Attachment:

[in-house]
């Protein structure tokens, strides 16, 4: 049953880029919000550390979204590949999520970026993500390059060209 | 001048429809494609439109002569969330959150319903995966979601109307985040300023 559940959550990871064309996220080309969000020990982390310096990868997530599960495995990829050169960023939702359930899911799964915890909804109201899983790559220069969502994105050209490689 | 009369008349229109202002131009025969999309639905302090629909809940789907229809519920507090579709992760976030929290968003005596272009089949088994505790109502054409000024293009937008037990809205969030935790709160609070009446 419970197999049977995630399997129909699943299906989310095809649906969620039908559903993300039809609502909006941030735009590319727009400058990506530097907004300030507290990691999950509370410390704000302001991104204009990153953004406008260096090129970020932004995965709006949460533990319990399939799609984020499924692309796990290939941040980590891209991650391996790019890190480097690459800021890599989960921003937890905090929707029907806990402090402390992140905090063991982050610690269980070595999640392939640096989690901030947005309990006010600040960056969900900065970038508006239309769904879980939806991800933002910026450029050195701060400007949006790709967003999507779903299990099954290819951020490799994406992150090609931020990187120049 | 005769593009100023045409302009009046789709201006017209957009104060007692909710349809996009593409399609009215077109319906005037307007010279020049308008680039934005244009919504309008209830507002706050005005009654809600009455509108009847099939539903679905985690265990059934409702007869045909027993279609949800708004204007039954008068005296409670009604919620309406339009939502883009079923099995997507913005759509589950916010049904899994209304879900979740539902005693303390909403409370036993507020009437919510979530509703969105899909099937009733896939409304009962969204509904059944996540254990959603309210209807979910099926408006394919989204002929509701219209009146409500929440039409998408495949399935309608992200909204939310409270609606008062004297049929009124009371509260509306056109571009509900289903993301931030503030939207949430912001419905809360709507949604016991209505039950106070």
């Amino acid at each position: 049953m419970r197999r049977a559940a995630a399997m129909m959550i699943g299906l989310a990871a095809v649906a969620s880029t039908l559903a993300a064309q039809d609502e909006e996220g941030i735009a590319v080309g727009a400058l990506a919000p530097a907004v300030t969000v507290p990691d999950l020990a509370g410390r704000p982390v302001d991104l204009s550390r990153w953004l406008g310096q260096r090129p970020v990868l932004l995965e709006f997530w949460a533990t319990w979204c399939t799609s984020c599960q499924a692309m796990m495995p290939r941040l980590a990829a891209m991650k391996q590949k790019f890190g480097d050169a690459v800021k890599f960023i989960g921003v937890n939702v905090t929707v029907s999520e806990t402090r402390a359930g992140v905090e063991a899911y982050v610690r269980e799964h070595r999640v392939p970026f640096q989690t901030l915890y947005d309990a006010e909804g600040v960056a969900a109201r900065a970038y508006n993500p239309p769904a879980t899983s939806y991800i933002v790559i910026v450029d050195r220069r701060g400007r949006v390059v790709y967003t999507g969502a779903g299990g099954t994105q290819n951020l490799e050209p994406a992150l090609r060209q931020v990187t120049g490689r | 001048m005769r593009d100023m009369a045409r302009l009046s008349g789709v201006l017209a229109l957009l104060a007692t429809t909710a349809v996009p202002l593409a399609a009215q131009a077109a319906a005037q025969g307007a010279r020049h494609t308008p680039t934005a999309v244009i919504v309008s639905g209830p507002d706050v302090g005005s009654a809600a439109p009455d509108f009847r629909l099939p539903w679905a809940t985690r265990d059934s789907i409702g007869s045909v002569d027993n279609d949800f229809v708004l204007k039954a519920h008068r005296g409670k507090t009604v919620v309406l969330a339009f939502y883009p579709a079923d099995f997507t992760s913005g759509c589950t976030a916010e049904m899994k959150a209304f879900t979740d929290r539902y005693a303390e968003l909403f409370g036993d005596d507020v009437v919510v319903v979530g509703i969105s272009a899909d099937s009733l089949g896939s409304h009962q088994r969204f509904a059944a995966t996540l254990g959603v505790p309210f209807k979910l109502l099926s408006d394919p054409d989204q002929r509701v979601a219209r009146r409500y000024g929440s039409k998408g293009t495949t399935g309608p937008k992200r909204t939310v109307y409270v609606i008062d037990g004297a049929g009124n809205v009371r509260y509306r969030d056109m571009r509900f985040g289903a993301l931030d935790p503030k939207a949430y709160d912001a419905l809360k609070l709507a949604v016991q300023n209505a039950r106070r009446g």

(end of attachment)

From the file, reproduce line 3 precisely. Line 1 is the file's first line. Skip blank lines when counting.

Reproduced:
């Amino acid at each position: 049953m419970r197999r049977a559940a995630a399997m129909m959550i699943g299906l989310a990871a095809v649906a969620s880029t039908l559903a993300a064309q039809d609502e909006e996220g941030i735009a590319v080309g727009a400058l990506a919000p530097a907004v300030t969000v507290p990691d999950l020990a509370g410390r704000p982390v302001d991104l204009s550390r990153w953004l406008g310096q260096r090129p970020v990868l932004l995965e709006f997530w949460a533990t319990w979204c399939t799609s984020c599960q499924a692309m796990m495995p290939r941040l980590a990829a891209m991650k391996q590949k790019f890190g480097d050169a690459v800021k890599f960023i989960g921003v937890n939702v905090t929707v029907s999520e806990t402090r402390a359930g992140v905090e063991a899911y982050v610690r269980e799964h070595r999640v392939p970026f640096q989690t901030l915890y947005d309990a006010e909804g600040v960056a969900a109201r900065a970038y508006n993500p239309p769904a879980t899983s939806y991800i933002v790559i910026v450029d050195r220069r701060g400007r949006v390059v790709y967003t999507g969502a779903g299990g099954t994105q290819n951020l490799e050209p994406a992150l090609r060209q931020v990187t120049g490689r | 001048m005769r593009d100023m009369a045409r302009l009046s008349g789709v201006l017209a229109l957009l104060a007692t429809t909710a349809v996009p202002l593409a399609a009215q131009a077109a319906a005037q025969g307007a010279r020049h494609t308008p680039t934005a999309v244009i919504v309008s639905g209830p507002d706050v302090g005005s009654a809600a439109p009455d509108f009847r629909l099939p539903w679905a809940t985690r265990d059934s789907i409702g007869s045909v002569d027993n279609d949800f229809v708004l204007k039954a519920h008068r005296g409670k507090t009604v919620v309406l969330a339009f939502y883009p579709a079923d099995f997507t992760s913005g759509c589950t976030a916010e049904m899994k959150a209304f879900t979740d929290r539902y005693a303390e968003l909403f409370g036993d005596d507020v009437v919510v319903v979530g509703i969105s272009a899909d099937s009733l089949g896939s409304h009962q088994r969204f509904a059944a995966t996540l254990g959603v505790p309210f209807k979910l109502l099926s408006d394919p054409d989204q002929r509701v979601a219209r009146r409500y000024g929440s039409k998408g293009t495949t399935g309608p937008k992200r909204t939310v109307y409270v609606i008062d037990g004297a049929g009124n809205v009371r509260y509306r969030d056109m571009r509900f985040g289903a993301l931030d935790p503030k939207a949430y709160d912001a419905l809360k609070l709507a949604v016991q300023n209505a039950r106070r009446g």